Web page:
Global Translation: Words & Etiquette in China
Last updated: May 19th, 2017 by admin
China is progressing so fast as a country that even companies in Britain see it as a lucrative prospect. It is experiencing an increase in population, which in turn means an increase in potential consumers. Also, what is particularly important for British industries is the demand for the more luxurious end of the market.
One particular problem is communication and with China having a huge population, it’s even more important that a global translation company trains and markets translators who know and understand well all the different Chinese languages. Once you have a good understanding of Chinese culture and at least some words of Chinese language it will make communication easier.
Greetings are important for translation services
If you are a translation company trying to work your way into the Chinese market first impressions are very important so getting to know the Chinese expressions for greeting Chinese people moves you in the right direction. Smiling and simply nodding are acceptable and common greetings when a meeting starts. Some of the more common greetings found in a meeting environment include ‘hěn gāoxìng rènshí nǐ’. This means ‘nice to meet you’, and the word ‘jiǔyǎng’ is a formal expression which means ‘I`ve long been looking forward to meeting you’. Without a doubt, Chinese business people normally are appreciative when foreign guests try to speak in Chinese.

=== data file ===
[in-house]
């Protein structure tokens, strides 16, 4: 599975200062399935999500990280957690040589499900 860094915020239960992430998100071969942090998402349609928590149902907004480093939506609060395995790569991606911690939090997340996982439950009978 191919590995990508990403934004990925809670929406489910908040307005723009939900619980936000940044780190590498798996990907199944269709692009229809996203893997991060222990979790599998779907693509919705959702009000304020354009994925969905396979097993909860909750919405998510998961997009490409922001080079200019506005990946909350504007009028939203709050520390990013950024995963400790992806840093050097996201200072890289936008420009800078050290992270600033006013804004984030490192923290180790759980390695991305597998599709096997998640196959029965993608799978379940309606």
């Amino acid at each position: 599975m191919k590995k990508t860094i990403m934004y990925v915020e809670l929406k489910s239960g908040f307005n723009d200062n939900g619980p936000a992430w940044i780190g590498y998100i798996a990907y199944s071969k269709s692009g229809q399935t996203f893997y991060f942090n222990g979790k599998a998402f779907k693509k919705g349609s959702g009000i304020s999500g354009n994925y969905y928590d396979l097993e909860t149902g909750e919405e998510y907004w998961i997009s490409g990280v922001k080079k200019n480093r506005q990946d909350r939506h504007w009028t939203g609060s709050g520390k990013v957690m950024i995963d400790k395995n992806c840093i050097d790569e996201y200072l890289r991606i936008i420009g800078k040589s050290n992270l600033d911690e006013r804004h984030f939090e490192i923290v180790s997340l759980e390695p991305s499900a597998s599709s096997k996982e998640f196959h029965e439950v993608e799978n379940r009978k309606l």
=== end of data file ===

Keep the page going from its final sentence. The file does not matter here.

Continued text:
Using the right words is important in a Chinese culture
Many people from China like positive comments, particularly about their culture and country, but they don’t like to discuss politics. This means if you have an advertising campaign you wish to use in China it should be ultimately straightforward avoiding any controversies.
Keep your cool in business interactions
Even if you aren’t happy about a business outcome, you should not show it, but remain cool, calm and collected.
Business meetings with Chinese counterparts
There is a general trend globally to use digital formats in business meetings, but this is not what Chinese businesses prefer. They still like to see all information in a hard copy so they can make their own decisions. Also, you can’t expect to gain a good, firm relationship in just one meeting this will only develop over time.
Emotional responses are not approved in a Chinese context
Showing emotions won’t endear you to a Chinese business person, so they are best avoided.
The opportunities for translation services in the Chinese context are great as business people need to understand and communicate with their audience as effectively as possible.